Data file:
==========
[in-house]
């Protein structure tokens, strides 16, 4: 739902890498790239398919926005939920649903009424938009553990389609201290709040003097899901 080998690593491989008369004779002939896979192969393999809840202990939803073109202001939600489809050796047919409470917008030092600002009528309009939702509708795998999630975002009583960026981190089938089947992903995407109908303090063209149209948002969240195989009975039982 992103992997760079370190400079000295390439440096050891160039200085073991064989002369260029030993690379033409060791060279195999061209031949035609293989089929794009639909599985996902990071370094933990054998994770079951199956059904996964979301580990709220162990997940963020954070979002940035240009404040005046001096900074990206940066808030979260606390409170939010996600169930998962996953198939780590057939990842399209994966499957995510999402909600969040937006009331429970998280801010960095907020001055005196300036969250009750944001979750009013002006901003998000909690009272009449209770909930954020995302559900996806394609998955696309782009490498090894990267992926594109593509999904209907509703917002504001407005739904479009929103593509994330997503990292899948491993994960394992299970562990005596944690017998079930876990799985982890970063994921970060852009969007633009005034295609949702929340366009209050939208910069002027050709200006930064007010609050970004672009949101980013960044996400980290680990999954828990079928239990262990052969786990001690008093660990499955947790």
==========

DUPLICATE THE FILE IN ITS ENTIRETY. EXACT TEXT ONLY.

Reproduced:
[in-house]
């Protein structure tokens, strides 16, 4: 739902890498790239398919926005939920649903009424938009553990389609201290709040003097899901 080998690593491989008369004779002939896979192969393999809840202990939803073109202001939600489809050796047919409470917008030092600002009528309009939702509708795998999630975002009583960026981190089938089947992903995407109908303090063209149209948002969240195989009975039982 992103992997760079370190400079000295390439440096050891160039200085073991064989002369260029030993690379033409060791060279195999061209031949035609293989089929794009639909599985996902990071370094933990054998994770079951199956059904996964979301580990709220162990997940963020954070979002940035240009404040005046001096900074990206940066808030979260606390409170939010996600169930998962996953198939780590057939990842399209994966499957995510999402909600969040937006009331429970998280801010960095907020001055005196300036969250009750944001979750009013002006901003998000909690009272009449209770909930954020995302559900996806394609998955696309782009490498090894990267992926594109593509999904209907509703917002504001407005739904479009929103593509994330997503990292899948491993994960394992299970562990005596944690017998079930876990799985982890970063994921970060852009969007633009005034295609949702929340366009209050939208910069002027050709200006930064007010609050970004672009949101980013960044996400980290680990999954828990079928239990262990052969786990001690008093660990499955947790």